Receiving a gift can be a really special thing. All the hard work or all the good will you put in can be worth it because one day you’ll get something special in return. The latest documentary Gift, directed by Robin McKenna, provides a lot of deep and personal reflections on how we look at gift-giving and how we can actually learn something from giving and receiving gifts.
Based loosely on the 1983 novel The Gift: Creativity and the Artist in the Modern World, Robin McKenna’s personal documentary takes us on four separate journeys that give selflessly and expect nothing in return outside of a little bit of spiritual or emotional contemplation. While some people view and judge art differently and some might consider is it a give-and-take type relationship, Gift is primarily focused on how giving a gift to someone can stand for something greater. The movie also dives into the people who put in blood, sweat, and tears for their art and what that really means on a more grounded level to those who choose to accept such an offering.
McKenna goes to certain parts of the world specifically looking at three types of craftspeople and one distinctive social circumstance that exemplifies how certain art is more than just making a profit off of it or the interaction between someone’s eyesight and work. For instance, in a Kwakwaka’wakw island community, Marcus Alfred, a visual artist, is just about two weeks away from a big event for both the people of his community and for himself. The event is a Potlatch, which is a gift-giving feast practiced by indigenous peoples of the Pacific Northwest Coast of Canada and the United States.
One portion of the film also takes place in the country of Italy, and one thing that country is currently facing is a massive housing crisis. Many visual artists are trying to fight and protect hundreds of migrant families squatting in a decaying former sausage factory by establishing Metropolitiz, the world’s only inhabited museum. Families live in harmony with the art all around them, which was created freely by artists who can paint, draw, or sculpt pretty much anything they please. The goal of the museum isn’t solely to beautify a place where marginalized people dwell, but to use the value of the art market against the value of the real estate market in a form of social activism, ensuring these families have a place to stay, while fending off land speculators and major corporations in the process.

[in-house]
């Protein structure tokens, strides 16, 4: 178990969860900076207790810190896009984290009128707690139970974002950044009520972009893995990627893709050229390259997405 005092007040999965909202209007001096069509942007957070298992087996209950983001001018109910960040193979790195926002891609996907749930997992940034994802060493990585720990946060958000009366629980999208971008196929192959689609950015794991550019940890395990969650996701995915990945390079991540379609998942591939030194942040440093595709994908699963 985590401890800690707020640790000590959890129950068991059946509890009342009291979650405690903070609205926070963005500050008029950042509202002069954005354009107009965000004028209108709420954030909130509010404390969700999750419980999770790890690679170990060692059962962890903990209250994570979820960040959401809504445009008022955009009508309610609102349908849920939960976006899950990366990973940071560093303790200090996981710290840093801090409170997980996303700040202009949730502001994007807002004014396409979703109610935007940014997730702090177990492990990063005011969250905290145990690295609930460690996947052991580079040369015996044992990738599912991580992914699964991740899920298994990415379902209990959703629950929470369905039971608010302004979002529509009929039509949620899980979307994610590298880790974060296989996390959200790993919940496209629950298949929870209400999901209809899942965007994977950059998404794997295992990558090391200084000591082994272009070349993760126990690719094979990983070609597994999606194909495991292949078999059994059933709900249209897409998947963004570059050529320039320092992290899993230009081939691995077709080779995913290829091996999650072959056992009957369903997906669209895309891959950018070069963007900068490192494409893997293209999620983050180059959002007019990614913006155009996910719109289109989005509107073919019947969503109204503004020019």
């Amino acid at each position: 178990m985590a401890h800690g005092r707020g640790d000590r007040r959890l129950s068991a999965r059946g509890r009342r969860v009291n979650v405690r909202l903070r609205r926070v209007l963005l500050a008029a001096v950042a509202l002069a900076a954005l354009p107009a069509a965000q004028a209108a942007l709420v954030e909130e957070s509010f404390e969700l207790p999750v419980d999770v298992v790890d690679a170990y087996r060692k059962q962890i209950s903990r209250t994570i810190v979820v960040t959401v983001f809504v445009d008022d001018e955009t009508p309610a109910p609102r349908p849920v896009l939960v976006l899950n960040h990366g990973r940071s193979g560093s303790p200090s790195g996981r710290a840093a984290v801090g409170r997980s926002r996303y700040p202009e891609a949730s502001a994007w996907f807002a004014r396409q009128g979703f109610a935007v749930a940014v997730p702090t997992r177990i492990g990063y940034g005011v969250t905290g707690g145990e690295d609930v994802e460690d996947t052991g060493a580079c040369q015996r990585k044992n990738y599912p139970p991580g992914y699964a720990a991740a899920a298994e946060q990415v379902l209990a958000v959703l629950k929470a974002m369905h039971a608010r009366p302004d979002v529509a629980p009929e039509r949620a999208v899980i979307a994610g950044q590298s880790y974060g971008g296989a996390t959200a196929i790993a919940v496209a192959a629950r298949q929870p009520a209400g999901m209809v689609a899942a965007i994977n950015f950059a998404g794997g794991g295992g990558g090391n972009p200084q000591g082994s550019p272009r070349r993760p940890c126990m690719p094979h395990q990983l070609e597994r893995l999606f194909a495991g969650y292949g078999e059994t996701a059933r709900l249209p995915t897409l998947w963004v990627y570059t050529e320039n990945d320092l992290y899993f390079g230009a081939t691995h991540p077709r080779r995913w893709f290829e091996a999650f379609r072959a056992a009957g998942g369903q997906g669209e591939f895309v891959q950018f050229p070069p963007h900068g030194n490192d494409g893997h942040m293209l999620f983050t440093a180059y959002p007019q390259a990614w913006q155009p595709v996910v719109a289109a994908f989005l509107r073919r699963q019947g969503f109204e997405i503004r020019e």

What these two stories have in common is that they both represent the emotional backbone of Gift, and this something that McKenna could have easily glossed over or decided to tell in another format. It’s important to see just how important art is to these indigenous people and all of the migrants who still want to be protected by it at all costs. As such, the other two threads of Gift suffer slightly in comparison, but offer some much-needed context as to what McKenna is trying to say about the perceived value of art.
It’s also worth pointing out that while Gift is really emphasizing the selfless acts of creating art, keeping families together in rooted traditional acts and customs, and keeping cultures thriving, other aspects offer a more interesting approach to how the idea of a capitalistic society makes it a real struggle to accept any kind of offering. While McKenna was trying to make a movie about the strong impact of gift-giving, she ended up also providing a pointed look at how people have lost the ability to be graciously surprised by art in their everyday life. While all the artists profiled in Gift are giving freely, honestly, and with all their hearts, the film is designed to prompt a call to appreciation and understanding.
Gift is one of those movies that’s a great conversation starter. It isn’t just a movie that’s made to start aggressive debates on what art is worth on a monetary level or how much a creative type should be paid for their work. It’s a movie that takes a special look at something that could never be fully quantified except to the person creating and gifting the art. While it is a documentary, it may not dive all that deep in the economy and how it runs counter to established capitalist rules and social graces, but it’s certainly a call to thought for viewers about never looking an artful gift-horse in the mouth. All that being said, it’s a wonderful plea for people to step outside of themselves and let art into their hearts and minds at every opportunity.
For more information on Gift and where to find screenings, head to the official website.
In select theaters beginning October 11th, 2019.
Final Score: 5 out of 5.